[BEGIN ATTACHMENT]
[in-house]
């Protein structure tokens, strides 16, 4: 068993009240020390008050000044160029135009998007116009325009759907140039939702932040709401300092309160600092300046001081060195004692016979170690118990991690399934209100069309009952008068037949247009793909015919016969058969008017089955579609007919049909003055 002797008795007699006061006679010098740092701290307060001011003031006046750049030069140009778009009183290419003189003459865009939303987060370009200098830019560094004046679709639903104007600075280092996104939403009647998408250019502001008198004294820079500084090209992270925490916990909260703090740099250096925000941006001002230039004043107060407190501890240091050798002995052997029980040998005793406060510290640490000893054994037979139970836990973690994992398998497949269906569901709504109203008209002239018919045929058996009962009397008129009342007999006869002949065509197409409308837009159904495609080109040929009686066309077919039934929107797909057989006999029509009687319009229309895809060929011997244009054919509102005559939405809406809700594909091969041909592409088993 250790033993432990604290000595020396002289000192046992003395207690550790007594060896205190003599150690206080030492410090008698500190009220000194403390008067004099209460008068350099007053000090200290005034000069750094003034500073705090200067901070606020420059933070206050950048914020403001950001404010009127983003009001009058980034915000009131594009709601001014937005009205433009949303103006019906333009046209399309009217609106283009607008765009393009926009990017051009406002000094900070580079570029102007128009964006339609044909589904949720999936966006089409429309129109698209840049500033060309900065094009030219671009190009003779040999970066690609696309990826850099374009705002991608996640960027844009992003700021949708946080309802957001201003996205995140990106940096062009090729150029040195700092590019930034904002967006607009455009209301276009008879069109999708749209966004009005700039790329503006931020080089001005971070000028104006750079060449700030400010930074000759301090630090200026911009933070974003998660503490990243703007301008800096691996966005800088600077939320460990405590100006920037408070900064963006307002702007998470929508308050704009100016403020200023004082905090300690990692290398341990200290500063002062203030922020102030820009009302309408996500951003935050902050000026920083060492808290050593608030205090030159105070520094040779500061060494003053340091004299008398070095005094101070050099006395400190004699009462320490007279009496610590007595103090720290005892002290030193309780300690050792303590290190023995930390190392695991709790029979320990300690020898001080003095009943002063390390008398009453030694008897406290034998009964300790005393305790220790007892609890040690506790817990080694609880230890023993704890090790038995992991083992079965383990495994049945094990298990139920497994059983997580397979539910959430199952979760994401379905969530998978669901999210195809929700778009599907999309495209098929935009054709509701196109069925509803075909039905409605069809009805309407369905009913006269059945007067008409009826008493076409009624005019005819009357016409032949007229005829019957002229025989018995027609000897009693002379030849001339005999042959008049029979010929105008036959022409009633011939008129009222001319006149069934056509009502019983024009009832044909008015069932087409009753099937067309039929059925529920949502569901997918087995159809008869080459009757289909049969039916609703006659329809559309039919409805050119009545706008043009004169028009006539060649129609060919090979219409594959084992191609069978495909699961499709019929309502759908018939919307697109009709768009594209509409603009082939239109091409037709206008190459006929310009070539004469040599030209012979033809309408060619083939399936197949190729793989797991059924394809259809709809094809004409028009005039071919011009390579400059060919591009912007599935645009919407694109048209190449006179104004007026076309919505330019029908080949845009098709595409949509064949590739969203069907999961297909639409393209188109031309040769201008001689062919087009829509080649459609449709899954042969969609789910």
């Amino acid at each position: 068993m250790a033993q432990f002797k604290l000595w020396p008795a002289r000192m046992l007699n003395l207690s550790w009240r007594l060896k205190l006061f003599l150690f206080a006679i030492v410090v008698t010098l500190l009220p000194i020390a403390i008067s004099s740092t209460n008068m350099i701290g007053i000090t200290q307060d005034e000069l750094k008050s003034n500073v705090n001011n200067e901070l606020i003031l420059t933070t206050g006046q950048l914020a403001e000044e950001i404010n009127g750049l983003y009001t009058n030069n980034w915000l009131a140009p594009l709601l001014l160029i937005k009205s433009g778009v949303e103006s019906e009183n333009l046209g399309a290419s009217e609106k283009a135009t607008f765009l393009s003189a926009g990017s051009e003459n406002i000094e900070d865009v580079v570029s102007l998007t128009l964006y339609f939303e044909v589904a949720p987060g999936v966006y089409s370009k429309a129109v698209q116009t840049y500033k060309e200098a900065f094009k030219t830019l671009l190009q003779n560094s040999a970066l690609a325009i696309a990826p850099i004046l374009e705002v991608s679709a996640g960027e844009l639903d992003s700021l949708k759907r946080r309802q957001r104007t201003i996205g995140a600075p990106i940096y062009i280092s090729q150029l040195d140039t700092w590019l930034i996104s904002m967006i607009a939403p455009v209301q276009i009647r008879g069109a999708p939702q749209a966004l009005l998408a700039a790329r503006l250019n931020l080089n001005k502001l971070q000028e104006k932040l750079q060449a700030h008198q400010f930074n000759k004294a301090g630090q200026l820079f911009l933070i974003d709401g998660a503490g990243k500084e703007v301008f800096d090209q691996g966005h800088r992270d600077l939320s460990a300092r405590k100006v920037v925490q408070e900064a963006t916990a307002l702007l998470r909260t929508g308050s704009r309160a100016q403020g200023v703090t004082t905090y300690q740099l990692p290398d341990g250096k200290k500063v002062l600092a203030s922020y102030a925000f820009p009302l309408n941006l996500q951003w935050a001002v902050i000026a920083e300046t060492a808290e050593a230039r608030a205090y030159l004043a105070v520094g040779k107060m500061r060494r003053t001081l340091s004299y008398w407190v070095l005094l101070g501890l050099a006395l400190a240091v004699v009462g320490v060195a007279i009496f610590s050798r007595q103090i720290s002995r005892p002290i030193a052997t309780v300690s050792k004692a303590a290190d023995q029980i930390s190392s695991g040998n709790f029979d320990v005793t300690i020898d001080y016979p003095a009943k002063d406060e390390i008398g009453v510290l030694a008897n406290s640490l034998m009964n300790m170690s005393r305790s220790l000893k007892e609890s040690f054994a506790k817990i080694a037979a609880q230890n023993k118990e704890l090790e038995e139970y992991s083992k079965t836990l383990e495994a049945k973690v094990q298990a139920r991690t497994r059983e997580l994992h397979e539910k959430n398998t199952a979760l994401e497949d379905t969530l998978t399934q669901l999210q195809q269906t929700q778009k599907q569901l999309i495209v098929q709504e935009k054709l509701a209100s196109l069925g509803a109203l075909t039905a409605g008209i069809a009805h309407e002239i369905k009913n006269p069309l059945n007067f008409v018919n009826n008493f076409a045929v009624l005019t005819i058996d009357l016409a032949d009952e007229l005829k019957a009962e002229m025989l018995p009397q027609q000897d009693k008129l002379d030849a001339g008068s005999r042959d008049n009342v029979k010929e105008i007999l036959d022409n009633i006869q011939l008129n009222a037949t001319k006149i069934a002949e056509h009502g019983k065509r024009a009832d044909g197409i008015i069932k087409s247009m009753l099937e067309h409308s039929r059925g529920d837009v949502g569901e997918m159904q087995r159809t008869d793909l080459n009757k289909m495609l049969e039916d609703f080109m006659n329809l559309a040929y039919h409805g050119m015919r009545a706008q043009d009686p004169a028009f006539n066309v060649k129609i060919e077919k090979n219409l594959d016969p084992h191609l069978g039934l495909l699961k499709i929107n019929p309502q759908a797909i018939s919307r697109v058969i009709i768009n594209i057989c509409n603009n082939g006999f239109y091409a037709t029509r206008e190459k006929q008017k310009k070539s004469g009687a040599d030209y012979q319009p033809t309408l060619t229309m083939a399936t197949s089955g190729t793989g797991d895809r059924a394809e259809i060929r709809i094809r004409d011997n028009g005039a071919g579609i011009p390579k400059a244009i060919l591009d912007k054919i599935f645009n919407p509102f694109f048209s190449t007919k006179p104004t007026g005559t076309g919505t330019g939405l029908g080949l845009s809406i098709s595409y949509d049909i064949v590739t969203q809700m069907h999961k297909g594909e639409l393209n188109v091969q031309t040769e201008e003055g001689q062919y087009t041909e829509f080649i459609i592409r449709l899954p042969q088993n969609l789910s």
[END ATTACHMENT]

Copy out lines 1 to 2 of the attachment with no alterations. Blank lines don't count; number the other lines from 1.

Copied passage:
[in-house]
């Protein structure tokens, strides 16, 4: 068993009240020390008050000044160029135009998007116009325009759907140039939702932040709401300092309160600092300046001081060195004692016979170690118990991690399934209100069309009952008068037949247009793909015919016969058969008017089955579609007919049909003055 002797008795007699006061006679010098740092701290307060001011003031006046750049030069140009778009009183290419003189003459865009939303987060370009200098830019560094004046679709639903104007600075280092996104939403009647998408250019502001008198004294820079500084090209992270925490916990909260703090740099250096925000941006001002230039004043107060407190501890240091050798002995052997029980040998005793406060510290640490000893054994037979139970836990973690994992398998497949269906569901709504109203008209002239018919045929058996009962009397008129009342007999006869002949065509197409409308837009159904495609080109040929009686066309077919039934929107797909057989006999029509009687319009229309895809060929011997244009054919509102005559939405809406809700594909091969041909592409088993 250790033993432990604290000595020396002289000192046992003395207690550790007594060896205190003599150690206080030492410090008698500190009220000194403390008067004099209460008068350099007053000090200290005034000069750094003034500073705090200067901070606020420059933070206050950048914020403001950001404010009127983003009001009058980034915000009131594009709601001014937005009205433009949303103006019906333009046209399309009217609106283009607008765009393009926009990017051009406002000094900070580079570029102007128009964006339609044909589904949720999936966006089409429309129109698209840049500033060309900065094009030219671009190009003779040999970066690609696309990826850099374009705002991608996640960027844009992003700021949708946080309802957001201003996205995140990106940096062009090729150029040195700092590019930034904002967006607009455009209301276009008879069109999708749209966004009005700039790329503006931020080089001005971070000028104006750079060449700030400010930074000759301090630090200026911009933070974003998660503490990243703007301008800096691996966005800088600077939320460990405590100006920037408070900064963006307002702007998470929508308050704009100016403020200023004082905090300690990692290398341990200290500063002062203030922020102030820009009302309408996500951003935050902050000026920083060492808290050593608030205090030159105070520094040779500061060494003053340091004299008398070095005094101070050099006395400190004699009462320490007279009496610590007595103090720290005892002290030193309780300690050792303590290190023995930390190392695991709790029979320990300690020898001080003095009943002063390390008398009453030694008897406290034998009964300790005393305790220790007892609890040690506790817990080694609880230890023993704890090790038995992991083992079965383990495994049945094990298990139920497994059983997580397979539910959430199952979760994401379905969530998978669901999210195809929700778009599907999309495209098929935009054709509701196109069925509803075909039905409605069809009805309407369905009913006269059945007067008409009826008493076409009624005019005819009357016409032949007229005829019957002229025989018995027609000897009693002379030849001339005999042959008049029979010929105008036959022409009633011939008129009222001319006149069934056509009502019983024009009832044909008015069932087409009753099937067309039929059925529920949502569901997918087995159809008869080459009757289909049969039916609703006659329809559309039919409805050119009545706008043009004169028009006539060649129609060919090979219409594959084992191609069978495909699961499709019929309502759908018939919307697109009709768009594209509409603009082939239109091409037709206008190459006929310009070539004469040599030209012979033809309408060619083939399936197949190729793989797991059924394809259809709809094809004409028009005039071919011009390579400059060919591009912007599935645009919407694109048209190449006179104004007026076309919505330019029908080949845009098709595409949509064949590739969203069907999961297909639409393209188109031309040769201008001689062919087009829509080649459609449709899954042969969609789910």